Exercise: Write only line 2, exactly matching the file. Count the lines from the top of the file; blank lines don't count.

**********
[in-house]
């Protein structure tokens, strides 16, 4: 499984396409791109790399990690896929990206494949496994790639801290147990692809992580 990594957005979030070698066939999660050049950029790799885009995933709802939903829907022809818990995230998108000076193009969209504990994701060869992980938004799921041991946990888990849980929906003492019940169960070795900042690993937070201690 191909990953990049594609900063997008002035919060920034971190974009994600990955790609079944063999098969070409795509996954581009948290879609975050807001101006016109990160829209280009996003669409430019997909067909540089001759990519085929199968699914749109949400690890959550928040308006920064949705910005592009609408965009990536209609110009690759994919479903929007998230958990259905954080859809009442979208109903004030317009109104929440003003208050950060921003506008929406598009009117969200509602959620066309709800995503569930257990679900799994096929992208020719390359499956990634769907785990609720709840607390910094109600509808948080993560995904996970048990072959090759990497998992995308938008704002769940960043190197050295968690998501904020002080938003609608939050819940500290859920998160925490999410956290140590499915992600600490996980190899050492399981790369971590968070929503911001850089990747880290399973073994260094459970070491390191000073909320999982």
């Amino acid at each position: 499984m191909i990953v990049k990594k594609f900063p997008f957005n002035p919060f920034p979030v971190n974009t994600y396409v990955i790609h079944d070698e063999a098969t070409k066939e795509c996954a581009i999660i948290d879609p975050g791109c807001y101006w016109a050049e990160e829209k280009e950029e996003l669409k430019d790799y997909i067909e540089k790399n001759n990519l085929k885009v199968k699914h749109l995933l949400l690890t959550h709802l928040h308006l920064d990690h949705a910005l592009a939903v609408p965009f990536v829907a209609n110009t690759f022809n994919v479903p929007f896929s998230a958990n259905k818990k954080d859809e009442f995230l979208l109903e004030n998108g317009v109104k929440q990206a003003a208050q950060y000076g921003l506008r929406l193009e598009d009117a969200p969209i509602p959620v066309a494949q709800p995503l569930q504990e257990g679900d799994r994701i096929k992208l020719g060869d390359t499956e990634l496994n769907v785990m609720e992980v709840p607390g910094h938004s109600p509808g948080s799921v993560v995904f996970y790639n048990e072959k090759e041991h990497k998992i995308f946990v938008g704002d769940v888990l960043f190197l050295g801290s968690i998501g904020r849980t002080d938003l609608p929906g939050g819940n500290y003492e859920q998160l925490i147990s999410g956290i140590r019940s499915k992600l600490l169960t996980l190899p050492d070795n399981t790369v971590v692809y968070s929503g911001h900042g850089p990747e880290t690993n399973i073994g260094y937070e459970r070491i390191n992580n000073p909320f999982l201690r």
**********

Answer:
């Protein structure tokens, strides 16, 4: 499984396409791109790399990690896929990206494949496994790639801290147990692809992580 990594957005979030070698066939999660050049950029790799885009995933709802939903829907022809818990995230998108000076193009969209504990994701060869992980938004799921041991946990888990849980929906003492019940169960070795900042690993937070201690 191909990953990049594609900063997008002035919060920034971190974009994600990955790609079944063999098969070409795509996954581009948290879609975050807001101006016109990160829209280009996003669409430019997909067909540089001759990519085929199968699914749109949400690890959550928040308006920064949705910005592009609408965009990536209609110009690759994919479903929007998230958990259905954080859809009442979208109903004030317009109104929440003003208050950060921003506008929406598009009117969200509602959620066309709800995503569930257990679900799994096929992208020719390359499956990634769907785990609720709840607390910094109600509808948080993560995904996970048990072959090759990497998992995308938008704002769940960043190197050295968690998501904020002080938003609608939050819940500290859920998160925490999410956290140590499915992600600490996980190899050492399981790369971590968070929503911001850089990747880290399973073994260094459970070491390191000073909320999982």